When a film PR pal e-mailed and asked whether I’d like to invite multiple friends to a December “word-of-mouth” screening, Barb was one of the people I approached. She was definitely appreciative, but graciously declined. It seems the chance to see a free movie wasn’t enough incentive to cancel a scheduled “date” with her valued colleague and friend, Charles Tisdall. Barb cherished every opportunity to “talk shop” with Charles and update him on the current state of public relations and its major players. His advanced age of 87 and their meeting place in the complex-continuing-care unit of a hospital didn’t matter; it was simply a new chapter of a dialogue begun years ago. He might have had numerous other physical limitations, but Charles’ mind remained clear and speech unaffected; Barb told me she continued to benefit from his wisdom, counsel and wit. It seems there conversations were always lively and punctuated with frequent laughter. Best of all, their relationship and discussions had the underpinnings of mutual respect, admiration and liking.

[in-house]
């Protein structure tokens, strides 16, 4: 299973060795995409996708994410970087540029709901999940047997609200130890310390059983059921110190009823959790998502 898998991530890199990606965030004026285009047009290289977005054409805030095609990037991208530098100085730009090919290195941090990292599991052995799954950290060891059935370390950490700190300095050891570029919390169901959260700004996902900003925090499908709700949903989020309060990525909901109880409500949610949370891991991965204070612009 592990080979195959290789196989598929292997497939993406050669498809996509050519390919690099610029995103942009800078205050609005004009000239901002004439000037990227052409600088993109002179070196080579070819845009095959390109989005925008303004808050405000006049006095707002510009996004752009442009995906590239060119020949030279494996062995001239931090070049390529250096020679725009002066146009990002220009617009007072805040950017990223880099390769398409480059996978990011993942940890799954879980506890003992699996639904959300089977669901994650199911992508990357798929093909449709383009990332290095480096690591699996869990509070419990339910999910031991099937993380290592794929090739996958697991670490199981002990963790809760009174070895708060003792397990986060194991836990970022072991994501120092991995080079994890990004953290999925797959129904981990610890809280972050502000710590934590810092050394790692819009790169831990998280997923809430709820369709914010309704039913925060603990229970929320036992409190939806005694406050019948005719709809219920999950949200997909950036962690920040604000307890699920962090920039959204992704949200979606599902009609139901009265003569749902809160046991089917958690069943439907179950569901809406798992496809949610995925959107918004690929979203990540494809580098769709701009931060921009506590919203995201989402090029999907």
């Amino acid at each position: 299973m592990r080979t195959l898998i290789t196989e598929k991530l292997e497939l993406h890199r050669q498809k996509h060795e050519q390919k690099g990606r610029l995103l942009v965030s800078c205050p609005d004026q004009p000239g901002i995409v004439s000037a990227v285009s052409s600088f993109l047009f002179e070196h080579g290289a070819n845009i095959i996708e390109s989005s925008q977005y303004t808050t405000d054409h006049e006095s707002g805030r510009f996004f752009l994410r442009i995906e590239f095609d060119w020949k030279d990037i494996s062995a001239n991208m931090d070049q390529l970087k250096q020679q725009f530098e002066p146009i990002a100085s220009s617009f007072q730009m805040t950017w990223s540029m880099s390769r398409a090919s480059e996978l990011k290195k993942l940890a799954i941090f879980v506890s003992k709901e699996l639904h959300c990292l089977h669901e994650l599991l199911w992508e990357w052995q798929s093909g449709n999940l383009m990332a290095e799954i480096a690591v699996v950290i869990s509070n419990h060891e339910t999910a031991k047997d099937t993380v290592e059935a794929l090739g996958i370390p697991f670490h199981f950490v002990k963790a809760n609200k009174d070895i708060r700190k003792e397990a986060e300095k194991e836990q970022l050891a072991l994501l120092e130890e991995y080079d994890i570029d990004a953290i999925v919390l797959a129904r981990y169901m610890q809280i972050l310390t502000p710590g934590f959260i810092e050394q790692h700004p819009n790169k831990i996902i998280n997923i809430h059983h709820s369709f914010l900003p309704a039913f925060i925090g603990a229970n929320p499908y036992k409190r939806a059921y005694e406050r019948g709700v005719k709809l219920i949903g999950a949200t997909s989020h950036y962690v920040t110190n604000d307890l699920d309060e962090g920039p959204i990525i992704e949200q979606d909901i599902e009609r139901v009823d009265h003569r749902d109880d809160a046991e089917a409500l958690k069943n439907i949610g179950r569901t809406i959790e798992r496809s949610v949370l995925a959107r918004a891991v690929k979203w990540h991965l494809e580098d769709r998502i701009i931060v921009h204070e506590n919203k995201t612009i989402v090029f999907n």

When the CPRS website and an e-bulletin informed members that Charles Tisdall had died in late March, I immediately thought of Barb. I knew his passing must have had affected her deeply. What I hadn’t appreciated was his immense influence on so many other individuals and organizations, in particular the evolution of public relations in Canada and beyond.
As I would learn, Charles Tisdall had a lifelong talent for practising positive, effective and powerful public relations. He influenced the growth and direction of our nascent profession. More importantly, he cultivated incredibly strong and loyal personal relationships.